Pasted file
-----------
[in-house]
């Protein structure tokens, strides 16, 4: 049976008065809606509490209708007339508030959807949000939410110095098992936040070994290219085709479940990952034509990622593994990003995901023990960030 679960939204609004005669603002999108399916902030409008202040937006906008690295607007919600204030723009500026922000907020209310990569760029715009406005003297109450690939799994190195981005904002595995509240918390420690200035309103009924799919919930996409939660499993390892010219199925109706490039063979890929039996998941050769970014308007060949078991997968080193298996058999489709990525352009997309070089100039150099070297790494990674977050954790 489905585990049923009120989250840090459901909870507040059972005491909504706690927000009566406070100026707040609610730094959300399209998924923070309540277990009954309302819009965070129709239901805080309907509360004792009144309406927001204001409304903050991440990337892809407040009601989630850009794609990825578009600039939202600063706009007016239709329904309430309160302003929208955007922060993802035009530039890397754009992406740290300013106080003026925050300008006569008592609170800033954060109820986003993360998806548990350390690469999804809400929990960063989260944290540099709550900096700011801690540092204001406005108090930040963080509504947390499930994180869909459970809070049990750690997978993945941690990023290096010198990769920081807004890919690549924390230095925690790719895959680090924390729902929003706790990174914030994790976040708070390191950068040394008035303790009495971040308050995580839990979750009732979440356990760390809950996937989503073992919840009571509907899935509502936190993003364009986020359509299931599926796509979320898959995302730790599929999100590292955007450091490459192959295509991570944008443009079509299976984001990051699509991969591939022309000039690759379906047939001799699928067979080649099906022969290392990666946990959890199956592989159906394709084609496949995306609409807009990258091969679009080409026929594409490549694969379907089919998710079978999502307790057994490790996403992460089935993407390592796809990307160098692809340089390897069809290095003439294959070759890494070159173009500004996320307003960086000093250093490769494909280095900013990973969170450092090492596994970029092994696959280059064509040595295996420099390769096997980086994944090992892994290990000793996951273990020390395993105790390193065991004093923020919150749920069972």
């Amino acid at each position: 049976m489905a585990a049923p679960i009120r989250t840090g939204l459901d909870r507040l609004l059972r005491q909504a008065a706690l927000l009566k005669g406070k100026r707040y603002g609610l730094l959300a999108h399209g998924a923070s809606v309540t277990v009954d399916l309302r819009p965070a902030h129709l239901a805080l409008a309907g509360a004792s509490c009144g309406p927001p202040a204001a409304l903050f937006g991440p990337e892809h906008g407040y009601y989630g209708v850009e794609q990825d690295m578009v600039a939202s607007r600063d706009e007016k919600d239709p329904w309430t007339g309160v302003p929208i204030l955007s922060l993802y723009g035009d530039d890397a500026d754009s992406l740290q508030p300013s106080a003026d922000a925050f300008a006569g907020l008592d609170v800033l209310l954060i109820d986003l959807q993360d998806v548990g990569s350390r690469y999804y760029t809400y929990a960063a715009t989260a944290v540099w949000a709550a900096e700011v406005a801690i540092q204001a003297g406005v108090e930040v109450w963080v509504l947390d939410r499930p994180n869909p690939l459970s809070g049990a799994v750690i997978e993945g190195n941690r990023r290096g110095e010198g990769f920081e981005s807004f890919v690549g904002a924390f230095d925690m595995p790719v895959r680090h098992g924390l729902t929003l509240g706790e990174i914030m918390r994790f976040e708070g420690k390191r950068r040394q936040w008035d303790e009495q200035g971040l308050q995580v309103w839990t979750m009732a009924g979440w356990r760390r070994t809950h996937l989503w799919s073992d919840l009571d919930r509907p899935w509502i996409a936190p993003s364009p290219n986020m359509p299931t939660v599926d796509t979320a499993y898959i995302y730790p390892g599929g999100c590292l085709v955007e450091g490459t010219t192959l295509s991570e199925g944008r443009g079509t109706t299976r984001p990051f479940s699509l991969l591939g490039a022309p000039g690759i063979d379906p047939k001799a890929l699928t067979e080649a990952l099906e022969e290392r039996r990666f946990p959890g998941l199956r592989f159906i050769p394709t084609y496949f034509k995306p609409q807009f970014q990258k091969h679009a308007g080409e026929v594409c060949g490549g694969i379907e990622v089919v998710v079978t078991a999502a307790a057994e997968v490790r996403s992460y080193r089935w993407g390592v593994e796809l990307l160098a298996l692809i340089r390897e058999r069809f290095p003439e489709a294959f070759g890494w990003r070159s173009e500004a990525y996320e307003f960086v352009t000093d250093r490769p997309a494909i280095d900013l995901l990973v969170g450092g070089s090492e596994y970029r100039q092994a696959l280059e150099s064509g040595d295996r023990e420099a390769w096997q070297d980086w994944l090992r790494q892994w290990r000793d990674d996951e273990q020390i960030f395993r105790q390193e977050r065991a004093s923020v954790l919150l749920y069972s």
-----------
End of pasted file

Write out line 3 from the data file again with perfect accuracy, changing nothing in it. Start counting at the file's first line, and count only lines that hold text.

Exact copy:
């Amino acid at each position: 049976m489905a585990a049923p679960i009120r989250t840090g939204l459901d909870r507040l609004l059972r005491q909504a008065a706690l927000l009566k005669g406070k100026r707040y603002g609610l730094l959300a999108h399209g998924a923070s809606v309540t277990v009954d399916l309302r819009p965070a902030h129709l239901a805080l409008a309907g509360a004792s509490c009144g309406p927001p202040a204001a409304l903050f937006g991440p990337e892809h906008g407040y009601y989630g209708v850009e794609q990825d690295m578009v600039a939202s607007r600063d706009e007016k919600d239709p329904w309430t007339g309160v302003p929208i204030l955007s922060l993802y723009g035009d530039d890397a500026d754009s992406l740290q508030p300013s106080a003026d922000a925050f300008a006569g907020l008592d609170v800033l209310l954060i109820d986003l959807q993360d998806v548990g990569s350390r690469y999804y760029t809400y929990a960063a715009t989260a944290v540099w949000a709550a900096e700011v406005a801690i540092q204001a003297g406005v108090e930040v109450w963080v509504l947390d939410r499930p994180n869909p690939l459970s809070g049990a799994v750690i997978e993945g190195n941690r990023r290096g110095e010198g990769f920081e981005s807004f890919v690549g904002a924390f230095d925690m595995p790719v895959r680090h098992g924390l729902t929003l509240g706790e990174i914030m918390r994790f976040e708070g420690k390191r950068r040394q936040w008035d303790e009495q200035g971040l308050q995580v309103w839990t979750m009732a009924g979440w356990r760390r070994t809950h996937l989503w799919s073992d919840l009571d919930r509907p899935w509502i996409a936190p993003s364009p290219n986020m359509p299931t939660v599926d796509t979320a499993y898959i995302y730790p390892g599929g999100c590292l085709v955007e450091g490459t010219t192959l295509s991570e199925g944008r443009g079509t109706t299976r984001p990051f479940s699509l991969l591939g490039a022309p000039g690759i063979d379906p047939k001799a890929l699928t067979e080649a990952l099906e022969e290392r039996r990666f946990p959890g998941l199956r592989f159906i050769p394709t084609y496949f034509k995306p609409q807009f970014q990258k091969h679009a308007g080409e026929v594409c060949g490549g694969i379907e990622v089919v998710v079978t078991a999502a307790a057994e997968v490790r996403s992460y080193r089935w993407g390592v593994e796809l990307l160098a298996l692809i340089r390897e058999r069809f290095p003439e489709a294959f070759g890494w990003r070159s173009e500004a990525y996320e307003f960086v352009t000093d250093r490769p997309a494909i280095d900013l995901l990973v969170g450092g070089s090492e596994y970029r100039q092994a696959l280059e150099s064509g040595d295996r023990e420099a390769w096997q070297d980086w994944l090992r790494q892994w290990r000793d990674d996951e273990q020390i960030f395993r105790q390193e977050r065991a004093s923020v954790l919150l749920y069972s």